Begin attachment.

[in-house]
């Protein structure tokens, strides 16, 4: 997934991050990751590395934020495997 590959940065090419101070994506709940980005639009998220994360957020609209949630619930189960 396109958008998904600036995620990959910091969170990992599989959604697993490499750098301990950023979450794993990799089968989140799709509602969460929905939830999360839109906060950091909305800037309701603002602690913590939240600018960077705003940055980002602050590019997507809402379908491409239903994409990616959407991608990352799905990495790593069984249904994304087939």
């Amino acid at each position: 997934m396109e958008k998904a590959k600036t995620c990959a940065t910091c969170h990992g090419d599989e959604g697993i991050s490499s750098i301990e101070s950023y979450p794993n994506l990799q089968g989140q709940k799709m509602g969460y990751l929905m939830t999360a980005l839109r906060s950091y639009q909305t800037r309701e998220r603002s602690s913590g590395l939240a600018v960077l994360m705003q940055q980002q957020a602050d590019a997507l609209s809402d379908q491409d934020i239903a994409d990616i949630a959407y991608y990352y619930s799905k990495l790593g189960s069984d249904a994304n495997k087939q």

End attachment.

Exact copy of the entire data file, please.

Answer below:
[in-house]
């Protein structure tokens, strides 16, 4: 997934991050990751590395934020495997 590959940065090419101070994506709940980005639009998220994360957020609209949630619930189960 396109958008998904600036995620990959910091969170990992599989959604697993490499750098301990950023979450794993990799089968989140799709509602969460929905939830999360839109906060950091909305800037309701603002602690913590939240600018960077705003940055980002602050590019997507809402379908491409239903994409990616959407991608990352799905990495790593069984249904994304087939």
């Amino acid at each position: 997934m396109e958008k998904a590959k600036t995620c990959a940065t910091c969170h990992g090419d599989e959604g697993i991050s490499s750098i301990e101070s950023y979450p794993n994506l990799q089968g989140q709940k799709m509602g969460y990751l929905m939830t999360a980005l839109r906060s950091y639009q909305t800037r309701e998220r603002s602690s913590g590395l939240a600018v960077l994360m705003q940055q980002q957020a602050d590019a997507l609209s809402d379908q491409d934020i239903a994409d990616i949630a959407y991608y990352y619930s799905k990495l790593g189960s069984d249904a994304n495997k087939q």